as we take nature in this extreme sense of the entity as it is discovered in physics. This is connected with the fact that in this kind of explanation and discovery of the world as nature, nature is still investigated and interrogated only with regard to the presence of the entity in it; and this entity is admitted only insofar as it is determined by laws of motion which remain invariant, unaltered, always the same for every possible approach and regard under which the consideration of nature is placed. It should be observed here that all propositions and proofs given in physics or mathematics are certainly comprehensible as propositions, as discourse about something, but that about which they speak is itself the incomprehensible. As the incomprehensible, it is likewise the entity which simply does not have the character of Dasein at all, while Dasein is the entity which is comprehensible in principle. Since understanding belongs to its being as being-in-the-world, world is comprehensible to Dasein insofar as it is encountered in the character of meaningfulness.
When we consider the determination of the 'in-itself as a character of world hood , we can here very briefly recall what we said earlier, that the 'in-itself is not an original character; it still has a phenomenal genesis, it is still in need of expository interpretation, even though it is generally taken to be in no need of interpretation. Why is the reality of the world so readily characterized by the 'in-itself'? Why do we find comfort in the mere stipulation of this character without any clarification of it? It has to do with the fact that this 'in-itself of the world is introduced reactively, so to speak, against an interpretation of the being of the world as apprehended, against the determination of the actuality of the actual as objectivity for a scientifically objective knowledge. It is reactive in the counterclaim that the entity is 'in itself.' Appeal is made to the fact that all 'natural' and scientific knowing aims at the determination of an entity which is in itself in its being. But then the matter is allowed to rest with this appeal, without asking what it now really means.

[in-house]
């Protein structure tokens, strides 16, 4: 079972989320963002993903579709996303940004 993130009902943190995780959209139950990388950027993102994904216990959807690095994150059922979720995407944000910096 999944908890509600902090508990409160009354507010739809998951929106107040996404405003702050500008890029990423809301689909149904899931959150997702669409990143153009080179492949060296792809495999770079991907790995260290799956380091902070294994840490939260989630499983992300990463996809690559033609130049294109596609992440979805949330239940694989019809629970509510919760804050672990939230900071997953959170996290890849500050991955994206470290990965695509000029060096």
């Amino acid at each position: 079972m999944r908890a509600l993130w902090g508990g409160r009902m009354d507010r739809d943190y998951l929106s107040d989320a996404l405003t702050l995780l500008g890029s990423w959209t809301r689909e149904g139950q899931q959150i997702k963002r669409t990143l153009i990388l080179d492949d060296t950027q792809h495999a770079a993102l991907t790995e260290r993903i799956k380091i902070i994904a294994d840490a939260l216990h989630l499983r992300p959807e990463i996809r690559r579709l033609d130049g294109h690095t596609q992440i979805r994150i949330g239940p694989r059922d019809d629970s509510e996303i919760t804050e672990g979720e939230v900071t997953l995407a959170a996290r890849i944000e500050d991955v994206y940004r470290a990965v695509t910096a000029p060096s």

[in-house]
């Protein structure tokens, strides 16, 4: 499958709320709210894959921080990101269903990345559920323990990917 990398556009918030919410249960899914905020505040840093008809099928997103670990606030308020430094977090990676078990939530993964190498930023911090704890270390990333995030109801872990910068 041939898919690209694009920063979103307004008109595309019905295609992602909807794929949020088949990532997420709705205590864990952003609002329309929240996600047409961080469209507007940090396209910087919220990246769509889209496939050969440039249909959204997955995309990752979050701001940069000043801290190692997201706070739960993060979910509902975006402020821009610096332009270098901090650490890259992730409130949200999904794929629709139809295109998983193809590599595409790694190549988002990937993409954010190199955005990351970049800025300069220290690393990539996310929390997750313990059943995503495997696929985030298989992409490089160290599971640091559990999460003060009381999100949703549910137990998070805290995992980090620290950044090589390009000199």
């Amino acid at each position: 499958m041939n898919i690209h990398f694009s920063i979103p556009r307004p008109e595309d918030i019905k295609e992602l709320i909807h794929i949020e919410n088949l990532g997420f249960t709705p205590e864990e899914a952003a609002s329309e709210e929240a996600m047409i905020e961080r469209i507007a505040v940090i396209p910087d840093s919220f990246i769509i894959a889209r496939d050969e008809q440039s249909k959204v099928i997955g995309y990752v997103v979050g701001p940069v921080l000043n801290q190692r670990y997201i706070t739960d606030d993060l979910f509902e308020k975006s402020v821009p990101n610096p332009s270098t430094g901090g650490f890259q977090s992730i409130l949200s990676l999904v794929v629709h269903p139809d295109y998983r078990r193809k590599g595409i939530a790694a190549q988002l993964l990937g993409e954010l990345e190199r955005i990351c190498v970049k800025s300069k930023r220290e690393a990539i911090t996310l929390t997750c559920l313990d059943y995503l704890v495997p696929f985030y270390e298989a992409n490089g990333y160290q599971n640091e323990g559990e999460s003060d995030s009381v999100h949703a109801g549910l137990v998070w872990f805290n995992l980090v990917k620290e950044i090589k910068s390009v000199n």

If the being of the world were definable only in terms of being apprehended, then the one chance of nevertheless still clarifying the 'in-itself' would be by an ever greater disregard of the subject. But how would that be possible without the basic constitutive state of in-being? But since the being of the world becomes comprehensible in the encounter, the understanding of the entity in itself is as such revealed only in a radical interpretation of Dasein. The more originally and the